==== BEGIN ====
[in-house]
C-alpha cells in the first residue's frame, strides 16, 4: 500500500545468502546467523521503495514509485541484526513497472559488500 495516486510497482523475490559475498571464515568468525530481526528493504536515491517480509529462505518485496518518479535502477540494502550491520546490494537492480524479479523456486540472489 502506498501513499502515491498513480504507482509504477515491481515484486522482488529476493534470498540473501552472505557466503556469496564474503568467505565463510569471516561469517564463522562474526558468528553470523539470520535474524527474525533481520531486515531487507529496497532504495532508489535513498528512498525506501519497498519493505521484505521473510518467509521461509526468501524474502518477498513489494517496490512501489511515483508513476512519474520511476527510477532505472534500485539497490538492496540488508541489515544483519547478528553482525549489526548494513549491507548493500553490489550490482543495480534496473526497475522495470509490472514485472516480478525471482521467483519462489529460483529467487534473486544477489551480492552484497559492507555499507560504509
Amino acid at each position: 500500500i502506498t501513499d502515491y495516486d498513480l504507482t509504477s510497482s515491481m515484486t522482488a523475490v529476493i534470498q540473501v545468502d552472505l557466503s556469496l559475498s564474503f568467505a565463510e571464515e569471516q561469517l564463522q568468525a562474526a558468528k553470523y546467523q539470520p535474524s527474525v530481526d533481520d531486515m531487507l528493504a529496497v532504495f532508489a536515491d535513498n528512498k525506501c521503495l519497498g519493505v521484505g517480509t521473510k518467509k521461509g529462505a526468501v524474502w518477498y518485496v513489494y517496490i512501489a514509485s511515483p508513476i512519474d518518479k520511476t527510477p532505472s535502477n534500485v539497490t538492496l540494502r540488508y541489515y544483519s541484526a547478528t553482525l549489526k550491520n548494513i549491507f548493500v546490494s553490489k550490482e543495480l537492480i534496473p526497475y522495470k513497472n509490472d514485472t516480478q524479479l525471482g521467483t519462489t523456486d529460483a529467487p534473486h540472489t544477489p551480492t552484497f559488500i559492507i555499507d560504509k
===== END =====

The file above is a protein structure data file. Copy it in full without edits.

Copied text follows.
[in-house]
C-alpha cells in the first residue's frame, strides 16, 4: 500500500545468502546467523521503495514509485541484526513497472559488500 495516486510497482523475490559475498571464515568468525530481526528493504536515491517480509529462505518485496518518479535502477540494502550491520546490494537492480524479479523456486540472489 502506498501513499502515491498513480504507482509504477515491481515484486522482488529476493534470498540473501552472505557466503556469496564474503568467505565463510569471516561469517564463522562474526558468528553470523539470520535474524527474525533481520531486515531487507529496497532504495532508489535513498528512498525506501519497498519493505521484505521473510518467509521461509526468501524474502518477498513489494517496490512501489511515483508513476512519474520511476527510477532505472534500485539497490538492496540488508541489515544483519547478528553482525549489526548494513549491507548493500553490489550490482543495480534496473526497475522495470509490472514485472516480478525471482521467483519462489529460483529467487534473486544477489551480492552484497559492507555499507560504509
Amino acid at each position: 500500500i502506498t501513499d502515491y495516486d498513480l504507482t509504477s510497482s515491481m515484486t522482488a523475490v529476493i534470498q540473501v545468502d552472505l557466503s556469496l559475498s564474503f568467505a565463510e571464515e569471516q561469517l564463522q568468525a562474526a558468528k553470523y546467523q539470520p535474524s527474525v530481526d533481520d531486515m531487507l528493504a529496497v532504495f532508489a536515491d535513498n528512498k525506501c521503495l519497498g519493505v521484505g517480509t521473510k518467509k521461509g529462505a526468501v524474502w518477498y518485496v513489494y517496490i512501489a514509485s511515483p508513476i512519474d518518479k520511476t527510477p532505472s535502477n534500485v539497490t538492496l540494502r540488508y541489515y544483519s541484526a547478528t553482525l549489526k550491520n548494513i549491507f548493500v546490494s553490489k550490482e543495480l537492480i534496473p526497475y522495470k513497472n509490472d514485472t516480478q524479479l525471482g521467483t519462489t523456486d529460483a529467487p534473486h540472489t544477489p551480492t552484497f559488500i559492507i555499507d560504509k